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COLUMN: Reyes needs to restore trust in Utah AG office

Pierucci’s Politics

columnist

Published: Saturday, January 11, 2014

Updated: Saturday, January 11, 2014 17:01


Welcome to Pierucci’s Politics. This is the first of many opinion pieces I will write for this column. I love public policy and politics. It is important that we as citizens of a representative democratic republic maintain at least a basic awareness of our government’s actions. I hope this column will be a place for you to come and learn about local, state, national and international issues. January is a great month, because it marks the start of a new year. New Year’s Day brings new beginnings like my new column.

For the state of Utah, the new year has brought an end to the controversial service of the state’s attorney general and seen the rise of a new attorney general. These recent events may have gone unnoticed by many of you, which is completely understandable since they took place while we were in the midst of finals and winter break.

John Swallow announced his resignation as attorney general in late November, and officially resigned Dec. 3. Swallow’s resignation spared taxpayers millions of dollars from ongoing investigations related to alleged violations of campaign finance fraud. Interestingly enough, it has been reported that Dec. 3 also marked the date which Swallow could qualify for a state pension.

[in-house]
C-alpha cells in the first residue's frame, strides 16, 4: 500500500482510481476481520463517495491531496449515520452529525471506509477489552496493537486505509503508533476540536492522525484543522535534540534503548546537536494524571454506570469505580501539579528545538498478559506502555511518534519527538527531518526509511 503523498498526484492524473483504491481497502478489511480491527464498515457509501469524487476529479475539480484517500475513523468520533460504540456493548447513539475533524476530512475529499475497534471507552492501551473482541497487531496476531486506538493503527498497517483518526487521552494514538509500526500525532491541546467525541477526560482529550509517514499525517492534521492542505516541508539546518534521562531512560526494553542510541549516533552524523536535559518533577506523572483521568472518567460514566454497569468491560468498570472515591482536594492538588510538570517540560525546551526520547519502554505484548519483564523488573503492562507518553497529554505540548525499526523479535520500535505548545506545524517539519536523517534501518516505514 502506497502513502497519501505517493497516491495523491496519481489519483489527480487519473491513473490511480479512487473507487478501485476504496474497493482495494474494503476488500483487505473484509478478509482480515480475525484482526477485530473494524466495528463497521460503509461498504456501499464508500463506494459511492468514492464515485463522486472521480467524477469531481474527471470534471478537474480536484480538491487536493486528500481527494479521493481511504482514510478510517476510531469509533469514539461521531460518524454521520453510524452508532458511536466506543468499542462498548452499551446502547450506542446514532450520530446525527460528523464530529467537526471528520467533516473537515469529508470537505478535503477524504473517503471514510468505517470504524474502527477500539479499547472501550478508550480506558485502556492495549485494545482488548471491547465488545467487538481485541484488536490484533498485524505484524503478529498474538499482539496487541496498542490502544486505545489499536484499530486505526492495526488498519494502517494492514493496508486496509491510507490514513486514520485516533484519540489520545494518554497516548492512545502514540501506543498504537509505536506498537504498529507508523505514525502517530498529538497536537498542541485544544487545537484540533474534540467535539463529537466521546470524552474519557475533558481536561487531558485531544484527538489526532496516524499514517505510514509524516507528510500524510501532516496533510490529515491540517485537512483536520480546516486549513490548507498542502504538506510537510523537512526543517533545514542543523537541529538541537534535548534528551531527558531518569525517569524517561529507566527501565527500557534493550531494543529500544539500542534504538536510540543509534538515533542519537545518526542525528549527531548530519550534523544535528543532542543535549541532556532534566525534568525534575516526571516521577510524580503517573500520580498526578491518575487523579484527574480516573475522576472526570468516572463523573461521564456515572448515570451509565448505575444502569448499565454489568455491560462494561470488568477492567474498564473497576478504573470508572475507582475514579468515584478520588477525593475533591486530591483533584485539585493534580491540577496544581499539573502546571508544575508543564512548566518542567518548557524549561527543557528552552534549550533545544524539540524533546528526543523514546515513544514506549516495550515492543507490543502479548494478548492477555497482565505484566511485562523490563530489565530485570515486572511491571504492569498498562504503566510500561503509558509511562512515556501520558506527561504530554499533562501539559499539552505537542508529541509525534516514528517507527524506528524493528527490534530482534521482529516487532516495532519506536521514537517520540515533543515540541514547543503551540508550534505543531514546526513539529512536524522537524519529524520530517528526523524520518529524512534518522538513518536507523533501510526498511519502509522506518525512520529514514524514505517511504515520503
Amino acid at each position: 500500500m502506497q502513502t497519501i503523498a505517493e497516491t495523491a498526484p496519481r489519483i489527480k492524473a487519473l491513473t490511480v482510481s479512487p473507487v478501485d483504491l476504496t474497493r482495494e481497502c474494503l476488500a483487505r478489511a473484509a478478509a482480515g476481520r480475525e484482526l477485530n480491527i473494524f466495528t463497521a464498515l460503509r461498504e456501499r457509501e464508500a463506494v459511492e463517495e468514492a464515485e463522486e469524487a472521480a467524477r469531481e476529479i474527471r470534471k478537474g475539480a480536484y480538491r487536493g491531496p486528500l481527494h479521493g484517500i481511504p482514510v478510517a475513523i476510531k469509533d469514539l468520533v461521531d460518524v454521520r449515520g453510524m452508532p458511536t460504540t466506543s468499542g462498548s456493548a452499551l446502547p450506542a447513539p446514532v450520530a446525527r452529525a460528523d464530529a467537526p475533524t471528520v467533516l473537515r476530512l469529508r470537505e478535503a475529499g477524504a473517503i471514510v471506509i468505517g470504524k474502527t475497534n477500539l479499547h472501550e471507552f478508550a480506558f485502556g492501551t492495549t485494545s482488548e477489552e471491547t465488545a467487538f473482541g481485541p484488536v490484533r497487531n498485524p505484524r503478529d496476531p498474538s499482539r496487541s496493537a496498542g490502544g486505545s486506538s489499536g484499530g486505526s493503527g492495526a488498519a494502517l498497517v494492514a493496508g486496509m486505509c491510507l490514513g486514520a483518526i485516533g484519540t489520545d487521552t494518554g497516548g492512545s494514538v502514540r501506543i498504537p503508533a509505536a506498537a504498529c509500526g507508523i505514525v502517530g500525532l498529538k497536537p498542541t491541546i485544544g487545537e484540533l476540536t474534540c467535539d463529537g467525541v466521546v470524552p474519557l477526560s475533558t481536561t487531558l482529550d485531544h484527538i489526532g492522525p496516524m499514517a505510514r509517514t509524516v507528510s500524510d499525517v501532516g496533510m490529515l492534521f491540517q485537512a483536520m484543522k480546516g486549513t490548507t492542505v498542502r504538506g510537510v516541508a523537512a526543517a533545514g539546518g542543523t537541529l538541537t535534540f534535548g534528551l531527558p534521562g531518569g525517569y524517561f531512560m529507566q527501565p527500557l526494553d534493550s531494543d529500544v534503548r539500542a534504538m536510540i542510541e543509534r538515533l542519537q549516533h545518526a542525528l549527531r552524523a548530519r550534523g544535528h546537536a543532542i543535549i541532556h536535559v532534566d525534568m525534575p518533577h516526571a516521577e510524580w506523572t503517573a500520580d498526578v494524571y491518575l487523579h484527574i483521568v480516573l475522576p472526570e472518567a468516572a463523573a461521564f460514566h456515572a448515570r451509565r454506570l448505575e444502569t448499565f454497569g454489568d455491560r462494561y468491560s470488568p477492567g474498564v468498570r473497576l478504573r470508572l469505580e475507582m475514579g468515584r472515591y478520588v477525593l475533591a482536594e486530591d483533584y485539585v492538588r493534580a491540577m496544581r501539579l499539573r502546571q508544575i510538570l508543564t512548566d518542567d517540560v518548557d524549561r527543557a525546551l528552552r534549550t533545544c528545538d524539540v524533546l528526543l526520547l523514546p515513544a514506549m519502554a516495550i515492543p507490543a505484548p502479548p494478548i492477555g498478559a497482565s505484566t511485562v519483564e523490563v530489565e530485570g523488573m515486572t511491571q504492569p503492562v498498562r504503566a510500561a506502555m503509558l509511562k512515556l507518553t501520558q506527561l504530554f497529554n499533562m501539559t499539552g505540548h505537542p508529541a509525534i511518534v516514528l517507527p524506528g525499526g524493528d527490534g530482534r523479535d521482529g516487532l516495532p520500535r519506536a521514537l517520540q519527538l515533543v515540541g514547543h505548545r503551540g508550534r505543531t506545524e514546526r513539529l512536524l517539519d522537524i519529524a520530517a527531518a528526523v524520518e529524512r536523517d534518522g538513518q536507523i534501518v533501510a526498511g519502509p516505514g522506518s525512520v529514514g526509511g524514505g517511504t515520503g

At this point you might be asking yourself, what in the world does the attorney general do, and why should I care? Well, according to the Utah state constitution, the attorney general “shall be the legal adviser of the State officers … and shall perform such other duties as provided by law.”

In addition, the attorney general prosecutes or defends all causes in which the state or a state agency is a party, initiates legal proceedings on behalf of the state and performs many other necessary and vital duties. Essentially, the attorney general is the state’s lawyer.

With the Swallow’s resignation, Gov. Gary Herbert had to appoint an acting attorney general. He selected Brian Tarbet, an adjunct professor here at USU and former adjutant general of the Utah National Guard for the job. Tarbet was to hold the position until a new attorney general could be selected by the Utah Republican Party State Central Committee. The SCC is the governing body of the state GOP. It is made up of locally elected delegates from around the state. Nine candidates initially filed for the position, but two dropped out of the race for varying reasons.

All of the candidates running for attorney general were extremely qualified. A former Utah Supreme Court justice, an associate dean of BYU’s law school and a Fraternal Order of Police attorney were just some of the few experienced attorneys who threw their hats in the ring. There was some controversy over whether or not it would be better to select an attorney general who would not run in the special election that will be held in November 2014.

A televised debate between the candidates was held the Wednesday before the SCC voted. The SCC met to consider the candidates and to vote for who they wanted to be the next attorney general. After many rounds of voting, three finalists were chosen: Sean Reyes, Brian Tarbet and Robert Smith.

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